Sunday, September 16, 2012

not so great

I ran a 15k race this morning and it was not fun. It was awful actually.

This past week I've been battling something viral. It was in my sinuses and I just felt headachy and yucky all week. I didn't even run. Every night I felt too wiped and every morning there would be my sinus throbbing under my eye. And I wasn't that sick. I wasn't sick enough to stay in bed or really garner any sympathy. I went to my night class, and my volunteer gig, and made buns. Oh, and I kept questioning myself, am I really sick? I even wished I was more sick so I could justify staying in bed. I would say that both physically and mentally, it was not a great week. I felt rotten and pretty much alternated between self-pity and self-loathing the entire week. And that is exactly how the race went.

I felt okay, no sinus headache, definitely much better. I had googled, the night before,  how long it takes to lose your conditioning and I concluded that I would be fine. I wasn't fine. I   felt low, and about 5 k in, my left hip became furious. I could feel a muscle in my thigh curling into a cramp. This, I'm pretty sure is a result of not running all week. My legs were tight. Things did not get better. At 10k I was trying to remember a mantra about pain, and I was sure that if I could just call it to mind things would be so much better ... I couldn't, and instead I started thinking about how miserable I was. The words this is hell are not an effective running mantra by the way. I couldn't stop thinking about the pain in my hip and how rotten I felt. I knew this was not a good thing to be doing, but I couldn't, and didn't stop. It's actually remarkable that I wasn't crying when I crossed the finish line.

It's disappointing because my training's been going well. I had been really looking forward to this race. I probably shouldn't have run it.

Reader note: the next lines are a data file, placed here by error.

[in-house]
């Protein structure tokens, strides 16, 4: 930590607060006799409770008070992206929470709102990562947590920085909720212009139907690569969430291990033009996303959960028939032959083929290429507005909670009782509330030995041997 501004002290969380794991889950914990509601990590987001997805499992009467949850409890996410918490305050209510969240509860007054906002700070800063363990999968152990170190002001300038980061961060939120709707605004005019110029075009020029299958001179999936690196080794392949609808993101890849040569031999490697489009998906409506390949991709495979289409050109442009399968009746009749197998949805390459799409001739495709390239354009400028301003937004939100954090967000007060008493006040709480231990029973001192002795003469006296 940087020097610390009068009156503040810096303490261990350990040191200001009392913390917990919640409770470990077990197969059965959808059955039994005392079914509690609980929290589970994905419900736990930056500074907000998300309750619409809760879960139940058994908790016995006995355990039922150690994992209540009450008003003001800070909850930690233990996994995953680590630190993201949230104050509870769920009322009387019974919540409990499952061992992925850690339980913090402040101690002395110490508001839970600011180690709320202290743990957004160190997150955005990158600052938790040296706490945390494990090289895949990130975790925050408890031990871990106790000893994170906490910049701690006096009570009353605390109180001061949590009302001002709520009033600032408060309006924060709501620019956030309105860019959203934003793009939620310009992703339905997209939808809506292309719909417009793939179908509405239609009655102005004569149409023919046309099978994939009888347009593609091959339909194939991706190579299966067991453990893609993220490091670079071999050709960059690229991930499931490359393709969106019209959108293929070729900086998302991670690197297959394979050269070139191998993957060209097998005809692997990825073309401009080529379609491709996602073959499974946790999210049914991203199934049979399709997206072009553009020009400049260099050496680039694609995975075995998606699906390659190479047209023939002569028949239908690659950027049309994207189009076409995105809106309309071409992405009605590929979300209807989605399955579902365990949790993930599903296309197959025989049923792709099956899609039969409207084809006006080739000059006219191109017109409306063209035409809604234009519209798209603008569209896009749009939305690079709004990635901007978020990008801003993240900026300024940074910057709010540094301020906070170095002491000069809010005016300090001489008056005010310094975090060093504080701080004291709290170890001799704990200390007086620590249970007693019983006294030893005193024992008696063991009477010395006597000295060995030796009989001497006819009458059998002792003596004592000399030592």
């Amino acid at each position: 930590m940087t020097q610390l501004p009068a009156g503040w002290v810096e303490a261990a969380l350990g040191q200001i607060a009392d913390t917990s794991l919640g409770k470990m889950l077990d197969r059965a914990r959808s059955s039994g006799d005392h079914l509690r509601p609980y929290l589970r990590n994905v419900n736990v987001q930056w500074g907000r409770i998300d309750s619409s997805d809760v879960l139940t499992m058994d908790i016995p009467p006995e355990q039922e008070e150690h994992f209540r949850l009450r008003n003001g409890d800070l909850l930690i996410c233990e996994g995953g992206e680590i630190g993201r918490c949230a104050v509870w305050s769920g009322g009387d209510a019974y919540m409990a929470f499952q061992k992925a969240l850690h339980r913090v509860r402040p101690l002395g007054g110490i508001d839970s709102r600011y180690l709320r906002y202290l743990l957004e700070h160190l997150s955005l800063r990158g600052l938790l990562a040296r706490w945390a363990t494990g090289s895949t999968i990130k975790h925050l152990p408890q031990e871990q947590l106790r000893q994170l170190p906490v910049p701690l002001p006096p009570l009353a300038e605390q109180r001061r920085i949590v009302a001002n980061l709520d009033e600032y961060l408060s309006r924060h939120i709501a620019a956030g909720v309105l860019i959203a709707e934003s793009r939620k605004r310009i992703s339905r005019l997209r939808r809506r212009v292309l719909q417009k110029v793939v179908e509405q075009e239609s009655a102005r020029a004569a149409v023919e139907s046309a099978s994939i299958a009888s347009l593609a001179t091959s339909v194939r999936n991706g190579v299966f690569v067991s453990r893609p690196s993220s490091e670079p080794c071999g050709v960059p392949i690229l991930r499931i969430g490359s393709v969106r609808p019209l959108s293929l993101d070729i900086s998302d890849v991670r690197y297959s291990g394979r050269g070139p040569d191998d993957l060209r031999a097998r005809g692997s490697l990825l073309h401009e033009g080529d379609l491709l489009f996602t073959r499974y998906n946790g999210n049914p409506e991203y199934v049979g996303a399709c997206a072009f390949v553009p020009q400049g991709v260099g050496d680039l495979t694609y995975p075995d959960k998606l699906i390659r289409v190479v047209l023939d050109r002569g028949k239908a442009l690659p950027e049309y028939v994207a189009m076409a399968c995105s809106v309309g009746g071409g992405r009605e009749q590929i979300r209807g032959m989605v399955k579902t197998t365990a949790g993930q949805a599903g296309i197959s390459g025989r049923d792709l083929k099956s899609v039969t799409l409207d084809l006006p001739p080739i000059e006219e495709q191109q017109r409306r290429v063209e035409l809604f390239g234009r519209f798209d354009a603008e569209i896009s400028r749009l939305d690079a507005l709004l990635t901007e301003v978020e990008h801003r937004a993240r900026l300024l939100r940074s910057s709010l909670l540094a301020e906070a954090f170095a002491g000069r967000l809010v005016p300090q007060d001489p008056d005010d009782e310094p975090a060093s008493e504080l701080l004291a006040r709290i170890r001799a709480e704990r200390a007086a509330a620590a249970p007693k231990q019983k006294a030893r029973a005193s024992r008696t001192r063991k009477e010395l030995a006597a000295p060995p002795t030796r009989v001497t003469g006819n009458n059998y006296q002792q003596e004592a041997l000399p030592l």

The running mantra I was trying to remember was, Pain is inevitable. Suffering is optional. I'm not sure it would have helped, but it is a pretty accurate description of the situation.


  1. As a runner, I know what you felt like! I hope today is a wonderful pain free day. Happy Thanksgiving!

  2. please let us know you are ok and enjoying life.
    thank you,
    s jones

  3. Hi Laura,

    My name is Ira Yeap and I work for a morning radio show called Our City with Kirk Lapointe on Roundhouse Radio 98.3 in Vancouver. I stumbled upon your website.

    Every morning, Kirk does a callout to expats living around the world about their experiences and influences they’ve taken away from Vancouver. We define an expat as anyone who has spent time in Vancouver, knows the city, and can compare the way of life here to the way of life elsewhere. We delve into issues that are top of mind in the place where the expat is now living. The interviewee functions like a casual, conversational correspondent, giving us a local's insight into how the news, or particular cultural events, are playing out in their area. For example, we might talk to someone in Washington D.C. about the American presidential race. We might talk with someone in Hong Kong about recent clashes in the streets with police. We might talk to someone in L.A. about the Oscars. The purpose of this segment is to take advantage of the collective insight of Vancouverites (or former Vancouverites) around the world & deepen the international dialogue on our show.

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